The Enormity of the Now – 25 March 2021

We’re in the business of the new.


Elaine Mitchener creates in order to challenge – others and herself. She’s not looking for the comfort zone. We talked about necessary questions and uncomfortable answers.”

Who are you?

Who am I? The public Elaine or the private Elaine? The private Elaine is, well private!

The official description is that I’m a vocal movement artist and composer working betwixt and between. I’m also trying to work things out like everyone else.


Do you like to challenge?

I like to challenge myself and people who experience my work may then feel challenged by it. Maybe ‘challenge’ isn’t the right word. I want people to think and reflect on what they’re experiencing.

I’ve been told that my work is exhausting and that may be due to the journey. This journey is a challenge for everyone, performers and audiences alike.We are in this together 100% and that collective energy services the work.


Why do you do what you do?  Why is the ‘newness’ important?

I’ve created new pieces because I haven’t come across works that examine the things that are of interest to me and what I want to say or explore. In order to do that, I have to make the work. Of course, there are composers that interest me and therefore I enjoy reinterpreting works and expressing their relevancy in today’s world.

This is why I also enjoy collaboration, because I learn from and am inspired by other artists. When Apartment House invited me to Perform Frederic Rzewski’s Coming Together/Attica for the London Contemporary Music Festival In Dec 2018, this work was composed in direct response to the Attica prison riots in 1971. When I presented it, I was not only thinking about that riot, but also another riot that had occurred in Birmingham, just before our performance. So my reaction to these real life events fuelled my reinterpretation of the work.


The pandemic has allowed for the removal of many distractions.  Has it made you think differently about what you do?

This pandemic has simplified many things, cleared mental debris, allowing me to focus, pause and reflect, be thankful.

Some things haven’t changed. I still try to use performance opportunities as a platform for positive change. And following the worldwide BLM demonstrations and the outcry, institutions who quickly pledged solidarity by placing a black square on their websites, will be held accountable for their inaction.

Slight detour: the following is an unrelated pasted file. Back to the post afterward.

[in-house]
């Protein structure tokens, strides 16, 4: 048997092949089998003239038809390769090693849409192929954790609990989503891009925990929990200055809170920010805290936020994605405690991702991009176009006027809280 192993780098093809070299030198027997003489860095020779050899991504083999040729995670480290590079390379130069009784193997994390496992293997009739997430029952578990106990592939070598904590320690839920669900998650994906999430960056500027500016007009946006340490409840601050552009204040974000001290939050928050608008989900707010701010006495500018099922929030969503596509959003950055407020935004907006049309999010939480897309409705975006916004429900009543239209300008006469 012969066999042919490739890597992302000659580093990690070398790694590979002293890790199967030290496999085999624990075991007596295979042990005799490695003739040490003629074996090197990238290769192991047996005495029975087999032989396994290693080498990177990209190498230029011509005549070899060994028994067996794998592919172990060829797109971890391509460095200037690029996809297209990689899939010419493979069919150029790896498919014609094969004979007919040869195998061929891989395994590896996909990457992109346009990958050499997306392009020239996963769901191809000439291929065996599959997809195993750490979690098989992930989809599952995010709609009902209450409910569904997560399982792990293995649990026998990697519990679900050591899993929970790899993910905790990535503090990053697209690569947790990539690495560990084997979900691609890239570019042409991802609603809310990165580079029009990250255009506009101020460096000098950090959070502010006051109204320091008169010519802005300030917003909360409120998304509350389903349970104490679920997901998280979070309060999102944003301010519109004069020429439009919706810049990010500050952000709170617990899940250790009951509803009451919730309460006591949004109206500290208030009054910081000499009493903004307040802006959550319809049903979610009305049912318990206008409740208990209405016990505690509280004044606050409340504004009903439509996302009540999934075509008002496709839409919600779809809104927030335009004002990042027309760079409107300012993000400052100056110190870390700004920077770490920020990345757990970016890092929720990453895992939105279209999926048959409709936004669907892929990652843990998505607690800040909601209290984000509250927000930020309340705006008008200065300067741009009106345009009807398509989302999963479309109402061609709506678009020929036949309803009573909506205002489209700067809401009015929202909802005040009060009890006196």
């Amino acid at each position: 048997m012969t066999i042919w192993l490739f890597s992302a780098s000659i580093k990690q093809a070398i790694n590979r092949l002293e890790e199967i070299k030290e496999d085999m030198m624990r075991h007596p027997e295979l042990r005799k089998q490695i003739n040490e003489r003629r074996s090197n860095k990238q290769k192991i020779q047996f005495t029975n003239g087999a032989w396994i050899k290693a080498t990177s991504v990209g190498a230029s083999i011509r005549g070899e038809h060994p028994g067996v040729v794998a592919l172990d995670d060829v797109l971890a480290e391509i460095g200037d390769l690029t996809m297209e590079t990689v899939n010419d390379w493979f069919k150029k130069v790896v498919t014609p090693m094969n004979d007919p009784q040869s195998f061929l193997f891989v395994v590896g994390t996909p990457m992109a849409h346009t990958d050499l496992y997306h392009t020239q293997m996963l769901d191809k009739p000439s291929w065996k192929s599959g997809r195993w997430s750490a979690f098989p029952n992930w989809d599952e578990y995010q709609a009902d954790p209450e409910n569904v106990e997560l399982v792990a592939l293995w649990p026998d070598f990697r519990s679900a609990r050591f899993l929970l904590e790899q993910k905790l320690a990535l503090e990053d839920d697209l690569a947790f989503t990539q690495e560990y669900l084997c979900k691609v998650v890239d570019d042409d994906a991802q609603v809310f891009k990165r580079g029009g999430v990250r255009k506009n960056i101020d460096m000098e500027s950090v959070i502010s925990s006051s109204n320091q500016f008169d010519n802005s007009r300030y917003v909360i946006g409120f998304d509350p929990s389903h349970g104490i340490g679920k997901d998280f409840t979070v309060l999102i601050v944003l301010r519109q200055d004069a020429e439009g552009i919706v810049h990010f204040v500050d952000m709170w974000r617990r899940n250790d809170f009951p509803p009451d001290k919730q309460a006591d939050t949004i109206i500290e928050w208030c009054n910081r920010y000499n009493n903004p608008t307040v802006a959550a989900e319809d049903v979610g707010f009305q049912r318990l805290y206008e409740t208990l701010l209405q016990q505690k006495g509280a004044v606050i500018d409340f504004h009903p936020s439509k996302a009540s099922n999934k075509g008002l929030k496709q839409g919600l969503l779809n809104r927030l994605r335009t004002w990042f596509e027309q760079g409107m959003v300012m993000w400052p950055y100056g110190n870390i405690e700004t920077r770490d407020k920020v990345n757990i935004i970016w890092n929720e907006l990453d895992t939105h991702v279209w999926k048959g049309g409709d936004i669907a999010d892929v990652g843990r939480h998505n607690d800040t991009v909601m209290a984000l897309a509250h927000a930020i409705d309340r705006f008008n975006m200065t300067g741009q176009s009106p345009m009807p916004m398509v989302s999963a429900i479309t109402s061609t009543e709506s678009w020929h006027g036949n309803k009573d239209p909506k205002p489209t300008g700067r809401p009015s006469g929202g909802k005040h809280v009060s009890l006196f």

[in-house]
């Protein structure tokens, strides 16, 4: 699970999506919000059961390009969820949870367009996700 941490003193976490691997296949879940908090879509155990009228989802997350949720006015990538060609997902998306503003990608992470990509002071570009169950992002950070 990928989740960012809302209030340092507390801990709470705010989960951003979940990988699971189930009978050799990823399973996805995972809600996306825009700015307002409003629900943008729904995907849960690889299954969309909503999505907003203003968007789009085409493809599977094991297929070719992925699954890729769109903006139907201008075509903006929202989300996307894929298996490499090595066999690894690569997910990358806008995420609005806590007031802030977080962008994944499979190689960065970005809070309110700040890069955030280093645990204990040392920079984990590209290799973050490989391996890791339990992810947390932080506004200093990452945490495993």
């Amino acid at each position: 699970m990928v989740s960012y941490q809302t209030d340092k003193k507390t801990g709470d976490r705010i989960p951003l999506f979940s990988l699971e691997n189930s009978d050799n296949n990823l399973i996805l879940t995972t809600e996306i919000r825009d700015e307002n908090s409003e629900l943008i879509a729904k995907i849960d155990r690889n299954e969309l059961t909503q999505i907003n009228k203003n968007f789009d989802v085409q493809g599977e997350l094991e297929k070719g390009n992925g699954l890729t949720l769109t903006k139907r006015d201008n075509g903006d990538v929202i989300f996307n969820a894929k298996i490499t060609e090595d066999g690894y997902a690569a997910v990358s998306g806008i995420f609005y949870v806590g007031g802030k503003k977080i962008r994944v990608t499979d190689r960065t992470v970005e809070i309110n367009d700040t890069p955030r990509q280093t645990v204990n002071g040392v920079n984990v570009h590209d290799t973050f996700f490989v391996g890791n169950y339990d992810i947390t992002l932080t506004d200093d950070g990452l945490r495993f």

How much of this is your responsibility?

About decolonising classical music? Well, I’ve been doing that through my work and the music I present. It’s the responsibility of arts management to decolonise their programmes. The need to do the work.

Remember the huge push for 50% women composer representation in concert programmes? That’s one way of tackling the inequality but it more about who’s programming and how their programming decisions have historically neglected work by women composers. Similarly, programmers who claim there are no works by black composers good enough to be programmed, are are stuck in a Eurocentric time warp and LAZY . There’s plenty of bullshit work by white male composers that’s constantly clogging our ears.

A few weeks ago I showed a film about Fluxus composers in Wiesbaden  in 1962, on Ubuweb to a group of composer students. There were six Fluxus composers in this film including Ben Patterson (African American), Nam June Paik (Korean) – the female composer was unnamed (it was Alison Knowles), George  Maciunas, Emmett Williams and Philip Corner. It’s a really amazing film, completely avant garde. I wanted my students to understand the history and the part women , African Diasporic and Asian composers have played in shaping contemporary new music/ experimental music.